Upgrading and Repairing PCs is more likely to have the answers to your PC hardware questions than any other book on the market. If you're in the business of assembling, upgrading, or troubleshooting machines based on the IBM/Intel architecture, you must have this book near your workbench.
The newest edition of this hardware classic contains information on the latest offerings from the chipmakers (including CPUs and support chipsets). Author Scott Mueller also has improved his SCSI coverage by including the most complete documentation of SCSI-1, SCSI-2, and SCSI-3, as well as explanations of the pseudonyms by which those technologies go (Wide SCSI, Ultra Wide SCSI, Fast SCSI, and so on)--something that's harder to find than you might think. He also includes tables of SCSI signals for troubleshooting purposes, which is rare to find in print anywhere else.
As he always has done, Mueller earns points for his clear statements of what connects with what and how. There are tables that correlate standard processor receptacles with the chips (from Intel, AMD, and Cyrix) that fit into them. There are thorough and well-annotated lists of memory addresses, beep codes, and hard-disk specifications. He's used clear line drawings instead of the murky photos that diminish the value of many hardware books. Furthermore, Mueller has an excellent writing style that's a pleasure to read. Mostly, you'll value Upgrading and Repairing PCs as a reference, but it also includes tutorials on certain topics, including the assembly of a custom PC. --David Wall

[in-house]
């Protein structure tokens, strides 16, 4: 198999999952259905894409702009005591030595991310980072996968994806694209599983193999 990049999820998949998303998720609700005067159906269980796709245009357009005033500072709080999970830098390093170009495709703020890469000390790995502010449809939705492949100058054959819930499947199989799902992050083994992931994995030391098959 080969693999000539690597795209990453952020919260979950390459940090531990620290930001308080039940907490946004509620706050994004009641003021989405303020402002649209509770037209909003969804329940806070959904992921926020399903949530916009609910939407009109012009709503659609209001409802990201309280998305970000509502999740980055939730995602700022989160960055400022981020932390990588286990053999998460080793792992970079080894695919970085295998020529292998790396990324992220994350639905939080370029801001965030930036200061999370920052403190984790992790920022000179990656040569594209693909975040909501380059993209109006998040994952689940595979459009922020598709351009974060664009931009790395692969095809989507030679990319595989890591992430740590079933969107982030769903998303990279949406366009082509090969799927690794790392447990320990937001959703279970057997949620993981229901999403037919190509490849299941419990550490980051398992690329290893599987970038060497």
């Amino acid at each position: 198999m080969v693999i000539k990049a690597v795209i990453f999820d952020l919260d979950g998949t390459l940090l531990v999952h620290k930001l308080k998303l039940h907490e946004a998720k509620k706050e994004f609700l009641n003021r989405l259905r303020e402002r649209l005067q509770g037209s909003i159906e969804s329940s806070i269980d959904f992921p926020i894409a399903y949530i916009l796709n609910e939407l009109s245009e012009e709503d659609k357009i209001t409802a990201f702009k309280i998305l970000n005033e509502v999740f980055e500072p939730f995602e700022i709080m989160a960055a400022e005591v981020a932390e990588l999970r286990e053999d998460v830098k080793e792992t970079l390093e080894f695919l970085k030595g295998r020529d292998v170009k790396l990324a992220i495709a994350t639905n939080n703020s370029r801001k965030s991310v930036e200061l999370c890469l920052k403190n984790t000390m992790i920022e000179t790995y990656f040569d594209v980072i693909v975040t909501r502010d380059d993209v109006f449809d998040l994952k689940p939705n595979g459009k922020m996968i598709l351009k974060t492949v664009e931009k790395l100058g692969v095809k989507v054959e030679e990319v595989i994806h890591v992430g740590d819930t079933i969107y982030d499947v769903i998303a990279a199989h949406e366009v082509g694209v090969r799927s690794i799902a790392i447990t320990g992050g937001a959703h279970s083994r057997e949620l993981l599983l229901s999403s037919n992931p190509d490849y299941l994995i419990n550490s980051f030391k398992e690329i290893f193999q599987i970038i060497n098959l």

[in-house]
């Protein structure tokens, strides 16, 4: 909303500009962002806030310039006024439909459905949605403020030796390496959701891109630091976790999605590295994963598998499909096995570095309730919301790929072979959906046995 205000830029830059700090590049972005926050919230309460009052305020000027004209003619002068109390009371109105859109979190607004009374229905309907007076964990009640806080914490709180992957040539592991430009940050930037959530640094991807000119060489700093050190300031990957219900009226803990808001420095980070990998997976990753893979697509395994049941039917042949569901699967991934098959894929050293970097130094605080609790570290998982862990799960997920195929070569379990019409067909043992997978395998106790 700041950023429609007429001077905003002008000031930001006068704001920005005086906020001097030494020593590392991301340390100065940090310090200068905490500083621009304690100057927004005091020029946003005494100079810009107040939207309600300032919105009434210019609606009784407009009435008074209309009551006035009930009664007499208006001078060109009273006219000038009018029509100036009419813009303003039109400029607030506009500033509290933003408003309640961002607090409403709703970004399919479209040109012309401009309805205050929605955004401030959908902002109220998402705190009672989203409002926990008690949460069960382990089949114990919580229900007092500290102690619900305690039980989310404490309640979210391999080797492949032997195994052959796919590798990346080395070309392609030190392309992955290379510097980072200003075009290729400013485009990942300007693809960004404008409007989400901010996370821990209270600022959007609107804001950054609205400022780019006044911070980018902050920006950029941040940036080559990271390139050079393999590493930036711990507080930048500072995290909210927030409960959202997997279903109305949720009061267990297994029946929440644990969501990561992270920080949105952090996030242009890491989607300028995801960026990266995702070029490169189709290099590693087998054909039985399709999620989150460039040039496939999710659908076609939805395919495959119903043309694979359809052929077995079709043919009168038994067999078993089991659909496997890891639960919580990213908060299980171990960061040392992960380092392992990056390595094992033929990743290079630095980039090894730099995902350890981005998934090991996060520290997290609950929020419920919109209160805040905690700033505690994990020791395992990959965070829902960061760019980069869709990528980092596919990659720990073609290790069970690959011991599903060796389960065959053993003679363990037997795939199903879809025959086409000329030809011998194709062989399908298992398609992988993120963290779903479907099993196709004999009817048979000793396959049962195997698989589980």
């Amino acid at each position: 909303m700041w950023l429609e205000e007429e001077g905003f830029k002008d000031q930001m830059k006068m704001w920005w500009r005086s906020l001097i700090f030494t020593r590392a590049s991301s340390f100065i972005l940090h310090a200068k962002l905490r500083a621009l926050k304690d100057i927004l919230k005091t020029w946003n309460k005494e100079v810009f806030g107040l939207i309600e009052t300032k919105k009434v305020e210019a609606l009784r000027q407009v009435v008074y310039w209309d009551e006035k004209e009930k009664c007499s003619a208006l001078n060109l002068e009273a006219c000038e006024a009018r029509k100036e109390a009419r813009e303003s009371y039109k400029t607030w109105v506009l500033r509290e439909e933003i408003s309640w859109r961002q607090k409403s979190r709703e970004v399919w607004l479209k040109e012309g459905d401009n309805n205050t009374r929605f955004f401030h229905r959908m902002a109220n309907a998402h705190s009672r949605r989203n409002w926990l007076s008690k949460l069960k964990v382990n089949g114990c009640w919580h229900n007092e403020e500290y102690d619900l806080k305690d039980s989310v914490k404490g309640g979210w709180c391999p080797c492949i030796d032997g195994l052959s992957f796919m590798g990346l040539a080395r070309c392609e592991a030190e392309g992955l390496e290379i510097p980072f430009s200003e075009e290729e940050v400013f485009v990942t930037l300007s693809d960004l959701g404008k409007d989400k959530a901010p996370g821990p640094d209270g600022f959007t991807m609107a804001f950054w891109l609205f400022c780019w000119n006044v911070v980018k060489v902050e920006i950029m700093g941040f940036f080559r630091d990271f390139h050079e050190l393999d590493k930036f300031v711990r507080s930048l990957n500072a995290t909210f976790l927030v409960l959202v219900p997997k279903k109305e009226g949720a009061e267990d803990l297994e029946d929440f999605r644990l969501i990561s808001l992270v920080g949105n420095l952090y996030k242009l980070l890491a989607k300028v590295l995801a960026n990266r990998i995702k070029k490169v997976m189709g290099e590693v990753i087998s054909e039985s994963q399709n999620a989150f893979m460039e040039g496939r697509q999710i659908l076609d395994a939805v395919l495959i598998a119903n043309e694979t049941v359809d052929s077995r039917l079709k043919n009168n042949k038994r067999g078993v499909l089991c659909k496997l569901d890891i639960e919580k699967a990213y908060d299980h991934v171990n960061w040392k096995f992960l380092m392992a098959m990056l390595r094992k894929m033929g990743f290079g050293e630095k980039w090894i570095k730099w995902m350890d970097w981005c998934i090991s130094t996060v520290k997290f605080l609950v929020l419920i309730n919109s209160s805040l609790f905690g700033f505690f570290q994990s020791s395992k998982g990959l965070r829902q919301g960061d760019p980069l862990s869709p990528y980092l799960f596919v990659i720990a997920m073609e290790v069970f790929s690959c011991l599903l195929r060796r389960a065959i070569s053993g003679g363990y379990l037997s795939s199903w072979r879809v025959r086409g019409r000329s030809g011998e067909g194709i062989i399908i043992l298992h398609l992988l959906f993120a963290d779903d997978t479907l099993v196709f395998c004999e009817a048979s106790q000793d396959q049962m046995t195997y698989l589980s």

Topics covered: New RAM technologies, new motherboard standards (including ATX), new ATA bus specifications; peripheral goodies such as SuperDisk, rewritable CD-ROM drives, DVD drives, and LCD monitors; and SCSI (SCSI-1, SCSI-2, and SCSI-3). [via]